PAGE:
The waiting period may be waived by a judge if a spouse has been formally convicted of or has received deferred adjudication for an offense involving family violence against the person who filed for divorce or if the filing person has a current protective order against their spouse for domestic violence. In cases of domestic violence, it is in the best interest of the battered party to be granted the waiver of the waiting period.

If you have any questions about the mandatory waiting period in Texas or if you believe you may be eligible to have it waived, please contact the RamosFamilyLaw.com.

If you are an adult in the State of Texas and desire to legally change your current name, there are procedural steps that must be taken before a court will sign an order granting a legal name change.  The steps are as followed:

    1. File an Original Petition requesting a legal name change.

This petition will be filed with a family law court in the county of your residence. In this document you request that your name be legally changed to your desired new name. You must also affirm that you have no previous felony convictions and are not a registered sex offender.

    1. Fingerprinting and Background Check.

The State of Texas requires that persons desiring a legal name change are fingerprinted and have a background check conducted. You can have your fingerprints taken at a local police department, FBI office or an organization such as Fingerprint Applicant Service of Texas (FAST). Once you have been fingerprinted and received your fingerprint cards, they will need to be submitted to the Texas Department of Public Safety, the organization responsible for running background checks.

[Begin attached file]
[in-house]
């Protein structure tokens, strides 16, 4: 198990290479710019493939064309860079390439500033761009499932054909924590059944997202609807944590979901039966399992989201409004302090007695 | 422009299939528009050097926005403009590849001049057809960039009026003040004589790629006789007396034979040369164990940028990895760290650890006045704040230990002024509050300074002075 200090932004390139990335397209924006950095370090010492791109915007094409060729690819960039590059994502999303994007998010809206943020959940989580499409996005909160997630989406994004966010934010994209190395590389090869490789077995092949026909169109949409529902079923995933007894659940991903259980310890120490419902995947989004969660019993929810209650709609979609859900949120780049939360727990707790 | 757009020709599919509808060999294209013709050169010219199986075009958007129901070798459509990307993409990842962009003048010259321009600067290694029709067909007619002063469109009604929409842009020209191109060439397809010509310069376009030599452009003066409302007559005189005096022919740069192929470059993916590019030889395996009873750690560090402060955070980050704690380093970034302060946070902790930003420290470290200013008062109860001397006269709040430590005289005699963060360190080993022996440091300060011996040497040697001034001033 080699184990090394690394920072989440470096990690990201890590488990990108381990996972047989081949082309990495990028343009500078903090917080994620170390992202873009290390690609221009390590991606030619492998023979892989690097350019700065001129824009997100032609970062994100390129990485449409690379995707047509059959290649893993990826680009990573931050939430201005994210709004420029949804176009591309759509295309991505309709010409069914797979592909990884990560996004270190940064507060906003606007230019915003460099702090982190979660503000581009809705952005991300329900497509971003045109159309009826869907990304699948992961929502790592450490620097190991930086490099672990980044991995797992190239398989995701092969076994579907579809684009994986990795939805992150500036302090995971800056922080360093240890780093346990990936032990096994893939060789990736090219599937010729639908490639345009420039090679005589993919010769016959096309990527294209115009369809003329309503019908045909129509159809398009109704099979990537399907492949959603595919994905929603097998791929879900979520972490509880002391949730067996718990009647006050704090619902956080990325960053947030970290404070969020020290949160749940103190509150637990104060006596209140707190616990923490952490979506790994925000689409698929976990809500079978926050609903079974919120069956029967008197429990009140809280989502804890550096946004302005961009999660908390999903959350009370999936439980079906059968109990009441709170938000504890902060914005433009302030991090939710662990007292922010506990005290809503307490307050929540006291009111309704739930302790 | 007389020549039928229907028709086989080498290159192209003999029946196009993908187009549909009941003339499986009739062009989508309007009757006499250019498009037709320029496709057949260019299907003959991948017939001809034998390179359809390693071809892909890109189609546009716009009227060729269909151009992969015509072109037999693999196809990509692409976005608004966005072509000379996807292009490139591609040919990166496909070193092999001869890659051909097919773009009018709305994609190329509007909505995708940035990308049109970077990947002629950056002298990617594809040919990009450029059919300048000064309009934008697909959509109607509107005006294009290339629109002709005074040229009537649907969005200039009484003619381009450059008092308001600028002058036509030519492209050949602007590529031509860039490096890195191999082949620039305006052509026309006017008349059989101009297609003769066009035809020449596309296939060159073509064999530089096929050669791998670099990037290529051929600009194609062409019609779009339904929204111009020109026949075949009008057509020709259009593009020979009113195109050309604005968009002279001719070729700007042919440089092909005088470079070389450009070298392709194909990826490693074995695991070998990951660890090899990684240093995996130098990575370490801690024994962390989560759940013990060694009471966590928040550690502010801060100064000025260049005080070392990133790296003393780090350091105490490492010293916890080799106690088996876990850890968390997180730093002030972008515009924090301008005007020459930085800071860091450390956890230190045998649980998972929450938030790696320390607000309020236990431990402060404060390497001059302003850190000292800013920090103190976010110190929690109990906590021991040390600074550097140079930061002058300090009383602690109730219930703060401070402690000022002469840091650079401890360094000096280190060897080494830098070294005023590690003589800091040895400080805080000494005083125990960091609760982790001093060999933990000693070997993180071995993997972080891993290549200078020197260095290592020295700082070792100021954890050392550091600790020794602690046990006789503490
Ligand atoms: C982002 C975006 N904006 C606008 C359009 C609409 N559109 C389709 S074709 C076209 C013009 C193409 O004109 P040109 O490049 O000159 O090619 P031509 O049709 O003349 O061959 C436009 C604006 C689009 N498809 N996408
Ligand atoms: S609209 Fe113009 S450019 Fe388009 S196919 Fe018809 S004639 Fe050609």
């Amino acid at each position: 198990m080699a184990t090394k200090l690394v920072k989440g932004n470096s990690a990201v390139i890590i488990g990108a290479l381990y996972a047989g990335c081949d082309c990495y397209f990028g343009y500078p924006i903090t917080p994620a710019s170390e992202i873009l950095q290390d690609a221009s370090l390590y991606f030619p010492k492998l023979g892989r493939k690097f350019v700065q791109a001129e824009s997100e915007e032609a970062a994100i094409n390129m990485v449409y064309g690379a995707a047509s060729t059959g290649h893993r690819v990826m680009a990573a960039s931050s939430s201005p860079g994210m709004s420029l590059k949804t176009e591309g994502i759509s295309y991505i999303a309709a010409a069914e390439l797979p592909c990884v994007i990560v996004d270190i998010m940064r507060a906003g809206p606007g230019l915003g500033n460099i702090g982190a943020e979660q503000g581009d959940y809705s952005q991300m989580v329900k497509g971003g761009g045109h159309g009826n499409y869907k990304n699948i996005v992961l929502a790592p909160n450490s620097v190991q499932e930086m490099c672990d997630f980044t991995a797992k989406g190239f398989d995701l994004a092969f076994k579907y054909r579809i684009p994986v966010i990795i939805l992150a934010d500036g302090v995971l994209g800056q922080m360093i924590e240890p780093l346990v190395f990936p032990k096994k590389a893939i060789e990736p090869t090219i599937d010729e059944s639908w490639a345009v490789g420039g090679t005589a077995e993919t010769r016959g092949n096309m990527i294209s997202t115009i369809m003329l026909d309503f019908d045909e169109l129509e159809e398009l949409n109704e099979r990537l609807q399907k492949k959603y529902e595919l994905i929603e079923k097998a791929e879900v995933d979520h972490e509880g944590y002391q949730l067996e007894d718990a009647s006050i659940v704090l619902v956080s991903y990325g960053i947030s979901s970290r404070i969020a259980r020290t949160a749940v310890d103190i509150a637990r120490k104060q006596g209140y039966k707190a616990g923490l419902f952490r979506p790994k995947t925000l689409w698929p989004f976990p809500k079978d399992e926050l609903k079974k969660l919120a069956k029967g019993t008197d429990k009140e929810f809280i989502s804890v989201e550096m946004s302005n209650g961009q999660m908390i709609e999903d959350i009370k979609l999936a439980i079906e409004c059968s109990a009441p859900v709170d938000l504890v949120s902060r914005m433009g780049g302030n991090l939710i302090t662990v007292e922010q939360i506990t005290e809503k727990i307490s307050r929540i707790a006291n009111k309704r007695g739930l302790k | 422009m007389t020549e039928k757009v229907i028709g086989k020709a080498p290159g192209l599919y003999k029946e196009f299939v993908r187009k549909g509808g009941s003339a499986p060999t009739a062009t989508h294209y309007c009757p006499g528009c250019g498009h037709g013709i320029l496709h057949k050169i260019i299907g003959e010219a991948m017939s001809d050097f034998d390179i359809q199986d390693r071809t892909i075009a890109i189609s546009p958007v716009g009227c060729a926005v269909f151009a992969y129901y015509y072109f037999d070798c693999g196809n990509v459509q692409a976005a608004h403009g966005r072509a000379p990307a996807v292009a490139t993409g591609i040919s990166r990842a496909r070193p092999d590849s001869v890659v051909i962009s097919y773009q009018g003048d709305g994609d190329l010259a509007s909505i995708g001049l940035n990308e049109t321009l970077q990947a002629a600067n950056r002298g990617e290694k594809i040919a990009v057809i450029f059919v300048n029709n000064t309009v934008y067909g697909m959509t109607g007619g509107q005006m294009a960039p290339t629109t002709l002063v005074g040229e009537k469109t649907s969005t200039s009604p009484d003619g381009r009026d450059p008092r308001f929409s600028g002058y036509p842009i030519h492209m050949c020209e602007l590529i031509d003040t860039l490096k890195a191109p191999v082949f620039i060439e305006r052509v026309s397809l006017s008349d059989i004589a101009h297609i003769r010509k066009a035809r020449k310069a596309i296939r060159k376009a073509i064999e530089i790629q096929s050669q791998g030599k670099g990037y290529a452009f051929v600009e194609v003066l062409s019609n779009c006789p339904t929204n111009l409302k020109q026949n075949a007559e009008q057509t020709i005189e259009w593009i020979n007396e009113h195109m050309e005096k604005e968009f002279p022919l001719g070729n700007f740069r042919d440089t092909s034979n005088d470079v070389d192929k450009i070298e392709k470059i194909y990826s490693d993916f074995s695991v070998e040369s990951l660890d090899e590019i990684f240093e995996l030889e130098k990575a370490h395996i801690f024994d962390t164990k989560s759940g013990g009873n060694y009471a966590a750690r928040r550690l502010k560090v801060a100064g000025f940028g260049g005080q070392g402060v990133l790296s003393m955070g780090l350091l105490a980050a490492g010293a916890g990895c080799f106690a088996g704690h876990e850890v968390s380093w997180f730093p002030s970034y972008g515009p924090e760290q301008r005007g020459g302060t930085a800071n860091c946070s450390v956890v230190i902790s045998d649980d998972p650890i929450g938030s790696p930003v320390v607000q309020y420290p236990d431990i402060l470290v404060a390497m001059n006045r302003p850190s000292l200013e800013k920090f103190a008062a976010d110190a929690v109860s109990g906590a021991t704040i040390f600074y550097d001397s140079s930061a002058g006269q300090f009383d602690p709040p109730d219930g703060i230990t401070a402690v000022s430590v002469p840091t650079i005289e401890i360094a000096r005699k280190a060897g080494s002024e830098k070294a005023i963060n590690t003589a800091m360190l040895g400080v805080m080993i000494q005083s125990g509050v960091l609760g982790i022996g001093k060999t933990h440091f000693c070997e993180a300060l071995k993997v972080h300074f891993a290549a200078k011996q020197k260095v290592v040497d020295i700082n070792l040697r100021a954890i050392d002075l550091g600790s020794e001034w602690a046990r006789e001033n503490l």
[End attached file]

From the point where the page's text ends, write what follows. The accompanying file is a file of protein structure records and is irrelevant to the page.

Background checks typically take six weeks to be processed and returned to the court. You may not proceed on your name change until the court has received the results of your background check.

    1. Proving up your name change.

Once the court has received the results of your fingerprints and background check, you may finalize your request for a name change.  Adult name changes are typically heard on the uncontested docket, which means that you and your attorney will sign up and approach the judge. You will “prove up” your requested name change by testifying that you have requested a name change, your reasons for the requested name change, affirming that you are not requesting a name change in an effort to avoid criminal prosecution or collection of debts and what your new requested name shall be. Once you have given testimony and the court approves your request, the court will sign an order granting your requested name change.

    1. Certified copy.

Now that the court has approved your requested name change, you will need to obtain a certified copy from the court or district clerk, which is a copy of the order containing the judge’s signature. You will need this order to take with you to the Social Security Office, the DMV, your bank and any other organizations where you will need to show proof of your new legal name.

Quick Tip: If you are currently going through a divorce it is less expensive to include the adult name change as part of the divorce process rather than filing a separate petition which requires the background checks.